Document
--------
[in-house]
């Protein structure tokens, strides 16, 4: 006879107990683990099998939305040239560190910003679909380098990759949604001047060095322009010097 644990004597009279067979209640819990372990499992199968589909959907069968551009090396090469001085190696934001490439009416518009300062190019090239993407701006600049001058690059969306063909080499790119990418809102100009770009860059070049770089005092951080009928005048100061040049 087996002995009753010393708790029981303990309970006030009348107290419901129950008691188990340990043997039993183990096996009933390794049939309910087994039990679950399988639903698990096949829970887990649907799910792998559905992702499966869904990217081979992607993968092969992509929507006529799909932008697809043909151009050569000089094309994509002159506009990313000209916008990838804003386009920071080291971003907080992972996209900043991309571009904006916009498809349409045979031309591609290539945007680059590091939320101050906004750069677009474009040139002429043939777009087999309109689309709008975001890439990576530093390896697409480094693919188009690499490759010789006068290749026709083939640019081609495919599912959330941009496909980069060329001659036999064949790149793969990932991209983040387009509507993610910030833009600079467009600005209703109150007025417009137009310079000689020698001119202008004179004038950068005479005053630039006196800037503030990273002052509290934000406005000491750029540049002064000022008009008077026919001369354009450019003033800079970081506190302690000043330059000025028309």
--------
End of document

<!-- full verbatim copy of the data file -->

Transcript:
[in-house]
């Protein structure tokens, strides 16, 4: 006879107990683990099998939305040239560190910003679909380098990759949604001047060095322009010097 644990004597009279067979209640819990372990499992199968589909959907069968551009090396090469001085190696934001490439009416518009300062190019090239993407701006600049001058690059969306063909080499790119990418809102100009770009860059070049770089005092951080009928005048100061040049 087996002995009753010393708790029981303990309970006030009348107290419901129950008691188990340990043997039993183990096996009933390794049939309910087994039990679950399988639903698990096949829970887990649907799910792998559905992702499966869904990217081979992607993968092969992509929507006529799909932008697809043909151009050569000089094309994509002159506009990313000209916008990838804003386009920071080291971003907080992972996209900043991309571009904006916009498809349409045979031309591609290539945007680059590091939320101050906004750069677009474009040139002429043939777009087999309109689309709008975001890439990576530093390896697409480094693919188009690499490759010789006068290749026709083939640019081609495919599912959330941009496909980069060329001659036999064949790149793969990932991209983040387009509507993610910030833009600079467009600005209703109150007025417009137009310079000689020698001119202008004179004038950068005479005053630039006196800037503030990273002052509290934000406005000491750029540049002064000022008009008077026919001369354009450019003033800079970081506190302690000043330059000025028309």